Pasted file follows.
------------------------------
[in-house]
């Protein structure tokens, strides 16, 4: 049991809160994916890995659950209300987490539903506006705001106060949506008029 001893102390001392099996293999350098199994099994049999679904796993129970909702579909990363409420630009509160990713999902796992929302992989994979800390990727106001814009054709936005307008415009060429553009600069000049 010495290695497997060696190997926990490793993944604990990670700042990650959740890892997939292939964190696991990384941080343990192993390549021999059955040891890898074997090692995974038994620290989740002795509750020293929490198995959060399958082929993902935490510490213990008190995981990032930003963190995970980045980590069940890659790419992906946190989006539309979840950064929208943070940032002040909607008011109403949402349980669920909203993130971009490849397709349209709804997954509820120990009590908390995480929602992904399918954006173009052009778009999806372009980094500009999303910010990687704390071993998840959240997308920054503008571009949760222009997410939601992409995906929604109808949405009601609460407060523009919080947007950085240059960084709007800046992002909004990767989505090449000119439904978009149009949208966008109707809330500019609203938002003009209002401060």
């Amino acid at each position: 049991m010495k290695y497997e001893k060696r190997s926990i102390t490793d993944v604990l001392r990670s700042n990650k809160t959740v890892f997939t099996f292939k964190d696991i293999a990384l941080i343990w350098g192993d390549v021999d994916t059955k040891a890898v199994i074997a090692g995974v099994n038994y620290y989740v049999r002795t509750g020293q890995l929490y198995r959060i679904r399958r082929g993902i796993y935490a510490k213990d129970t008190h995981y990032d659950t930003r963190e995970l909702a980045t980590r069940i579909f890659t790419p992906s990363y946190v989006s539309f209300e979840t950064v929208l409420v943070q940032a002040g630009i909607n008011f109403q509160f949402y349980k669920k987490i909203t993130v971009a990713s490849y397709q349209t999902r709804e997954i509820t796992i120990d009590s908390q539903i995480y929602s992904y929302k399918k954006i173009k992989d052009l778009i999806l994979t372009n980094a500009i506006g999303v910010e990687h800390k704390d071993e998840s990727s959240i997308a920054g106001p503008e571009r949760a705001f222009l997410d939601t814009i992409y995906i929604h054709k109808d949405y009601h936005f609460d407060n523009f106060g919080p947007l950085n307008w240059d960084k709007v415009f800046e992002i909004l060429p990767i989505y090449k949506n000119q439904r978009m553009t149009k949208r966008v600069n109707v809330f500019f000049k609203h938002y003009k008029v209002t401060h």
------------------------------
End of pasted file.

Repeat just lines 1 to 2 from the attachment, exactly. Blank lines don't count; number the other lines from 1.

[in-house]
């Protein structure tokens, strides 16, 4: 049991809160994916890995659950209300987490539903506006705001106060949506008029 001893102390001392099996293999350098199994099994049999679904796993129970909702579909990363409420630009509160990713999902796992929302992989994979800390990727106001814009054709936005307008415009060429553009600069000049 010495290695497997060696190997926990490793993944604990990670700042990650959740890892997939292939964190696991990384941080343990192993390549021999059955040891890898074997090692995974038994620290989740002795509750020293929490198995959060399958082929993902935490510490213990008190995981990032930003963190995970980045980590069940890659790419992906946190989006539309979840950064929208943070940032002040909607008011109403949402349980669920909203993130971009490849397709349209709804997954509820120990009590908390995480929602992904399918954006173009052009778009999806372009980094500009999303910010990687704390071993998840959240997308920054503008571009949760222009997410939601992409995906929604109808949405009601609460407060523009919080947007950085240059960084709007800046992002909004990767989505090449000119439904978009149009949208966008109707809330500019609203938002003009209002401060």